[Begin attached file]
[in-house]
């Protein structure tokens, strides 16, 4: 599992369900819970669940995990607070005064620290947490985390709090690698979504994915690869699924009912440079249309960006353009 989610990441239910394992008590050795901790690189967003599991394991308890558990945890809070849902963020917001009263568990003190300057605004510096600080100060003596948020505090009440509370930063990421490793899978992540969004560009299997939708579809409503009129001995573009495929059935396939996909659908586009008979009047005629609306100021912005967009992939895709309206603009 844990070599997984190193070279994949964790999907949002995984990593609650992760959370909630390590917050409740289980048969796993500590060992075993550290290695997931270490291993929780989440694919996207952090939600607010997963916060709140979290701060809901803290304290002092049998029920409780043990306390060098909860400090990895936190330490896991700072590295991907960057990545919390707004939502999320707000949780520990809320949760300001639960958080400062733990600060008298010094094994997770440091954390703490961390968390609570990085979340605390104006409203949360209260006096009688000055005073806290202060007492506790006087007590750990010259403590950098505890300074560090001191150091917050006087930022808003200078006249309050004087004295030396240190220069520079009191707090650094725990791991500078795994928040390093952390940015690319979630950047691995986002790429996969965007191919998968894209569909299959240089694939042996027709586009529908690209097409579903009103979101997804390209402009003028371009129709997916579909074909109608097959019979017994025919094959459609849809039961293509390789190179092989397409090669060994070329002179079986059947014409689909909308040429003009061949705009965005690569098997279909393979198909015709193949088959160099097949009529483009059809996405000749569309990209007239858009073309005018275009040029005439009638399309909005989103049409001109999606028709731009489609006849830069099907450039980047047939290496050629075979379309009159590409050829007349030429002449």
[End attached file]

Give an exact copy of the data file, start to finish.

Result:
[in-house]
């Protein structure tokens, strides 16, 4: 599992369900819970669940995990607070005064620290947490985390709090690698979504994915690869699924009912440079249309960006353009 989610990441239910394992008590050795901790690189967003599991394991308890558990945890809070849902963020917001009263568990003190300057605004510096600080100060003596948020505090009440509370930063990421490793899978992540969004560009299997939708579809409503009129001995573009495929059935396939996909659908586009008979009047005629609306100021912005967009992939895709309206603009 844990070599997984190193070279994949964790999907949002995984990593609650992760959370909630390590917050409740289980048969796993500590060992075993550290290695997931270490291993929780989440694919996207952090939600607010997963916060709140979290701060809901803290304290002092049998029920409780043990306390060098909860400090990895936190330490896991700072590295991907960057990545919390707004939502999320707000949780520990809320949760300001639960958080400062733990600060008298010094094994997770440091954390703490961390968390609570990085979340605390104006409203949360209260006096009688000055005073806290202060007492506790006087007590750990010259403590950098505890300074560090001191150091917050006087930022808003200078006249309050004087004295030396240190220069520079009191707090650094725990791991500078795994928040390093952390940015690319979630950047691995986002790429996969965007191919998968894209569909299959240089694939042996027709586009529908690209097409579903009103979101997804390209402009003028371009129709997916579909074909109608097959019979017994025919094959459609849809039961293509390789190179092989397409090669060994070329002179079986059947014409689909909308040429003009061949705009965005690569098997279909393979198909015709193949088959160099097949009529483009059809996405000749569309990209007239858009073309005018275009040029005439009638399309909005989103049409001109999606028709731009489609006849830069099907450039980047047939290496050629075979379309009159590409050829007349030429002449």